• What are customers in your area willing to pay? You may be passionate about opening up a gourmet cafe, but if you're located in a primarily working class neighborhood, it may be hard to convince customers to pay $6 for coffee.
  • Do you want to offer food? If you want to add food to your menu, are you going to buy the food pre-made from a bakery or make it in-house from scratch?
  • Will you offer sit-down service? Do you expect most customers will get their orders to go, or do you want to make your coffee shop a welcoming environment for customers to work and relax?

Additionally, when considering which demographic to target, other coffee shops may choose to cast a wide net. Alan Butts from Coffee Crossing in New Albany, Indiana says, "The reality is most of our customer base is between 16 and 50, but it makes sense to us to make every effort to have the widest possible appeal."

During this stage you can also start planning what your coffee shop's name will be, what your menu will look like, and what style of decor you want. Having a strong and well-conceived concept will help set your cafe up for future success.

3. Find a Source for Your Coffee Beans

Person holding a handful of roasted coffee beans

Serving high-quality coffee is the most important aspect of running a coffee shop, so finding a good source of coffee beans is a must. Many coffee shops purchase their coffee beans wholesale from a coffee roaster, and you should be very specific when looking for a roaster to source your coffee beans.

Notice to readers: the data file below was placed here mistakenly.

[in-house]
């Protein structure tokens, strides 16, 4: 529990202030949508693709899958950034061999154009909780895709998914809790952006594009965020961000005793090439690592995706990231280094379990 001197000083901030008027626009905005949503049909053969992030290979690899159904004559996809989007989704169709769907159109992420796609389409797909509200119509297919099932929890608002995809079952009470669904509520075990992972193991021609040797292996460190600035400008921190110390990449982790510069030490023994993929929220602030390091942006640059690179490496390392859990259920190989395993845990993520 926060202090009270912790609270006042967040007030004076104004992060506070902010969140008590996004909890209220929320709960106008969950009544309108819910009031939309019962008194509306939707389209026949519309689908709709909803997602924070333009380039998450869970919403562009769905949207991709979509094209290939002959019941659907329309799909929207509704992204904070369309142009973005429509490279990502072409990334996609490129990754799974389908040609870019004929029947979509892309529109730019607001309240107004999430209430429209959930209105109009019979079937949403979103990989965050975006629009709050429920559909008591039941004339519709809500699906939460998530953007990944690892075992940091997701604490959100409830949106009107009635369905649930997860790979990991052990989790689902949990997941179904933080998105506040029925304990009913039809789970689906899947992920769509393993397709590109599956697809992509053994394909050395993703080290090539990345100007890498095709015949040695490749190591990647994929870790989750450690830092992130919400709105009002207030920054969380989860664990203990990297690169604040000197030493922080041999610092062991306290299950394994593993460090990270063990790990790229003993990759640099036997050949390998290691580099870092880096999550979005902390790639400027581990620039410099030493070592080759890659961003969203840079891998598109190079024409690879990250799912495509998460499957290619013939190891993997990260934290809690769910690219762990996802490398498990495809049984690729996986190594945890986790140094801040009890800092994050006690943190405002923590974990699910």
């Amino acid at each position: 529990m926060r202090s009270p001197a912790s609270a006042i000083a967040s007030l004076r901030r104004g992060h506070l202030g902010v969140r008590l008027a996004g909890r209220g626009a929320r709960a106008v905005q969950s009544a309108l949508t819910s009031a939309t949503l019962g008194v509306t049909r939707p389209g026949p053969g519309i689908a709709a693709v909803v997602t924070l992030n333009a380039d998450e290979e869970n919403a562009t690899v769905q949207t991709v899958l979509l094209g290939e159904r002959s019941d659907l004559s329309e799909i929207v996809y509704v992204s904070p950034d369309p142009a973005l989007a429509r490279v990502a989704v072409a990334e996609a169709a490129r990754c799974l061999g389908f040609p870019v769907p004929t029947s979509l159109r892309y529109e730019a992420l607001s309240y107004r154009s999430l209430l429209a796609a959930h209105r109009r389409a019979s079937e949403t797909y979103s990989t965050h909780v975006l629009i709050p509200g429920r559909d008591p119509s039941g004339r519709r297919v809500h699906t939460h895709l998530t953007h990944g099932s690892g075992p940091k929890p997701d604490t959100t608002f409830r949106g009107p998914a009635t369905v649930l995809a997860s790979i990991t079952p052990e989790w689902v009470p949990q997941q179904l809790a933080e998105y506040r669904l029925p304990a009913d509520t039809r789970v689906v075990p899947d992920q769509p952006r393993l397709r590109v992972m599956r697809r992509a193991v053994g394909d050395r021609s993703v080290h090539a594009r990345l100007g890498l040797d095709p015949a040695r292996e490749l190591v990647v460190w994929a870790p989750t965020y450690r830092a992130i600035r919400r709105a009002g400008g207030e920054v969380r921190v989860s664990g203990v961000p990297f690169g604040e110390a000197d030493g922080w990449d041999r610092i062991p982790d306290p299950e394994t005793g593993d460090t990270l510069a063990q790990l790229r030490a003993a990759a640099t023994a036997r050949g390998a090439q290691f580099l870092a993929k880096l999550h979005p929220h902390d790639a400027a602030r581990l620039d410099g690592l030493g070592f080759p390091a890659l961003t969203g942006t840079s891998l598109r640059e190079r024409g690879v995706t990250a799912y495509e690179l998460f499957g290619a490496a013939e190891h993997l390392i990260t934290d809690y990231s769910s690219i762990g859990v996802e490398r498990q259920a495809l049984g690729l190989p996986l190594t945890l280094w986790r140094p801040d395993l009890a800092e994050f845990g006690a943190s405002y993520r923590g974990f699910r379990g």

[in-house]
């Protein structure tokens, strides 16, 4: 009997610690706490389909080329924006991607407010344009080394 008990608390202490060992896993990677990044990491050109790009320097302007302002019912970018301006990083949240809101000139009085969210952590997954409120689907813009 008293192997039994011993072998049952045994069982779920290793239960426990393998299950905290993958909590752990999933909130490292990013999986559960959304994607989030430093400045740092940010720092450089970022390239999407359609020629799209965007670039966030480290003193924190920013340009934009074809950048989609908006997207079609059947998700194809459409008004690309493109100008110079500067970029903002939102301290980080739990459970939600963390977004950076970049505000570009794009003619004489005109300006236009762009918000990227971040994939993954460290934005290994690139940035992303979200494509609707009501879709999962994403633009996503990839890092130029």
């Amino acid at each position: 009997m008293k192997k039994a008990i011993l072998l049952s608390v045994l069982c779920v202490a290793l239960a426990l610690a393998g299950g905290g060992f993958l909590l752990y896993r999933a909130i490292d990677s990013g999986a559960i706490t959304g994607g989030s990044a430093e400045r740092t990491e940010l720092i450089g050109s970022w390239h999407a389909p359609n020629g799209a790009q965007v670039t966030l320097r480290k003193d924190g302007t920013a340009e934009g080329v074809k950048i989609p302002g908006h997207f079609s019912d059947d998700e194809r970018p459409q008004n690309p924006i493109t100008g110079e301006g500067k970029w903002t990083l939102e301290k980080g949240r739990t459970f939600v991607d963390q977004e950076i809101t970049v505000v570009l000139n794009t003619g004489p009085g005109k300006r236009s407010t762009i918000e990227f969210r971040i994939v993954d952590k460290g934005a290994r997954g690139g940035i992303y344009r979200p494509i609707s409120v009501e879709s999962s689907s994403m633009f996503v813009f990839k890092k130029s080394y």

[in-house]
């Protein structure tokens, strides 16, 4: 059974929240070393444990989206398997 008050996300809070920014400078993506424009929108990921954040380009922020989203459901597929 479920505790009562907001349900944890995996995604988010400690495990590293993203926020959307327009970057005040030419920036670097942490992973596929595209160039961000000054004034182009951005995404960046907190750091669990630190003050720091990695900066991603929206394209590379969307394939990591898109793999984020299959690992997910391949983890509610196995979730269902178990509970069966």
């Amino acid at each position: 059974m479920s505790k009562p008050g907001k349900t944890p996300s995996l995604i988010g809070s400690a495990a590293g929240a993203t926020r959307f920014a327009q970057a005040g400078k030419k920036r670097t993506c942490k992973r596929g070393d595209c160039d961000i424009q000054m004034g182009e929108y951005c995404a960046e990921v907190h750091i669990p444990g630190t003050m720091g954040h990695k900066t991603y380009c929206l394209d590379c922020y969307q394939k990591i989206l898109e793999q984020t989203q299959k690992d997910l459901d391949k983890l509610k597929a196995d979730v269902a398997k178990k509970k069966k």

We spoke with Tommy Lowery of Village Coffee in Troy, Alabama about how they source their coffee beans. He said, "we have been using a private roaster for 14 years, but we have been looking for a location to begin roasting our own products." When asked about the qualities he looks for in coffee, he said, "First, you must have a quality product with quality beans. We looked for a roaster that only roasted Arabica beans. Secondly, they have to have a price point that allows the shop to maximize their profits, and finally, you need a certain amount of variety."

Here are some other important things to consider:

  • Do you like their coffee? If you don't like the roaster's coffee, then chances are your customers won't either.
  • How much does quality matter to you? Very high-quality beans can be very expensive, resulting in higher drink prices that may scare away some potential customers.
  • Where is the roaster located? Buying from a roaster in your area is a great way to interest customers while also supporting a local business. Plus, a local roaster may have brand recognition in your area that one farther away may not.